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Parable of the talents
Octavia E. Butler
Adult Fiction BUTLER

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From Publishers' Weekly:

Lauren Olamina, a black teenager, grew up in a 21st-century America that was tearing itself apart. Global warming, massive unemployment, gang warfare and corporate greed combined to break down society in general and her impoverished southern California neighborhood in particular. A victim of hyperempathy syndrome, a disorder that compels its victims to believe they feel others' pain, Lauren found herself homeless and alone in a violent world. Escaping from the urban jungle of Los Angeles, Lauren founded Acorn, a hard-working, prosperous rural community based on the teachings of Earthseed, a religion she herself created and centered on the ideas that God is Change and that humanity's destiny is to go to the stars. Butler's extraordinary Parable of the Sower (1996) detailed the aforementioned events. In this equally powerful sequel, Acorn is destroyed by the rising forces of Christian fundamentalism, led by the newly elected U.S. president, the Reverend Andrew Steele Jarret. A handsome man and persuasive orator, seemingly modeled in part on Pat Robertson, Jarret converts millions to his sect, Christian America, while his thugs imprison, rape and murder those they label "heathens," all the while kidnapping their children in order to raise them in Christian households. The narrative is both impassioned and bitter as Butler weaves a tale of a frighteningly believable near-future dystopia. Lauren, at once loving wife and mother, prophet and fanatic, victim and leader, gains stature as one of the most intense and well-developed protagonists in recent SF. Though not for the faint-hearted, this work stands out as a testament to the author's enormous talent, and to the human spirit.. Author tour. (Nov.) FYI: In 1995, Butler received a MacArthur Foundation ("genius") Award. (c) Copyright PWxyz, LLC. All rights reserved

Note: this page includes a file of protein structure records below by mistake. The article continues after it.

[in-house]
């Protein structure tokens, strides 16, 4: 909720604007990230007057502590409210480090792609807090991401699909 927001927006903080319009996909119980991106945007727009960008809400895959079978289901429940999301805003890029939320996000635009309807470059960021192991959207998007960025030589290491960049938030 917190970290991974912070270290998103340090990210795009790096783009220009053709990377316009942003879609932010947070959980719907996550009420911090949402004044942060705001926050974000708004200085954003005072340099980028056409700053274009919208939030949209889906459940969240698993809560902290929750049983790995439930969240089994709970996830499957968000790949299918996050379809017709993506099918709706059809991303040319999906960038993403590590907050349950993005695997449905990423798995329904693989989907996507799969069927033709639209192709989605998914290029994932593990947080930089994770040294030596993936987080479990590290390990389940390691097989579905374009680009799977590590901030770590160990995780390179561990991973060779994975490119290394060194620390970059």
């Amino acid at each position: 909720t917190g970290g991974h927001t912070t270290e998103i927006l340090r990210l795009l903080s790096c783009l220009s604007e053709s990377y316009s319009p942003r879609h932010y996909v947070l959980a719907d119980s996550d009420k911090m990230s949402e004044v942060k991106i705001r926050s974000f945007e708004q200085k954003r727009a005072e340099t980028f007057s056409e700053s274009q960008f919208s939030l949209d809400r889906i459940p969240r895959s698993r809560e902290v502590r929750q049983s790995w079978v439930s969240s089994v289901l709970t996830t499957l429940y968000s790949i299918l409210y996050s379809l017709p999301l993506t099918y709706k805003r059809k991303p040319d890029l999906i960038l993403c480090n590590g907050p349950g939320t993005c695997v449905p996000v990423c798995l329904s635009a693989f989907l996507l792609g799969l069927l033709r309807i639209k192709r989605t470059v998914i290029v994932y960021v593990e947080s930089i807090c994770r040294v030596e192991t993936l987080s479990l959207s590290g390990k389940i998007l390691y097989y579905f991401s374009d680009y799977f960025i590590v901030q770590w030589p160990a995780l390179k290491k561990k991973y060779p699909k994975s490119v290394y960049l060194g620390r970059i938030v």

From Library Journal:

In this brilliant sequel to Parable of the Sower (LJ 10/15/93), Nebula and Hugo Award winner Butler continues the compelling story of Lauren Olamina, chronicling her struggle for survival in a socially and economically depressed California in the 2030s. Lauren has founded a quiet community called Acorn, where she teaches people about Earthseed, her belief that God is simply another name for Change. Her community of believers is threatened, however, by the election of an ultraconservative president opposed to any religion not his own. Among his followers are fanatical terrorists who will stop at nothing to destroy what Lauren has built, including forcibly separating parents from their children. Butler tells this story through Lauren's journal entries, her poetry, and commentary from her daughter. Powerful, moving, and beautifully written, this book belongs in every library.‘Laurel Bliss, New Haven, CT (c) Copyright 2010. Library Journals LLC, a wholly owned subsidiary of Media Source, Inc. No redistribution permitted.

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more titles about

main characters Lauren Oya Olamina
African American
Creator of Earthseed religion; founder of a rural community.

Andrew Steele Jarret
President of the United States

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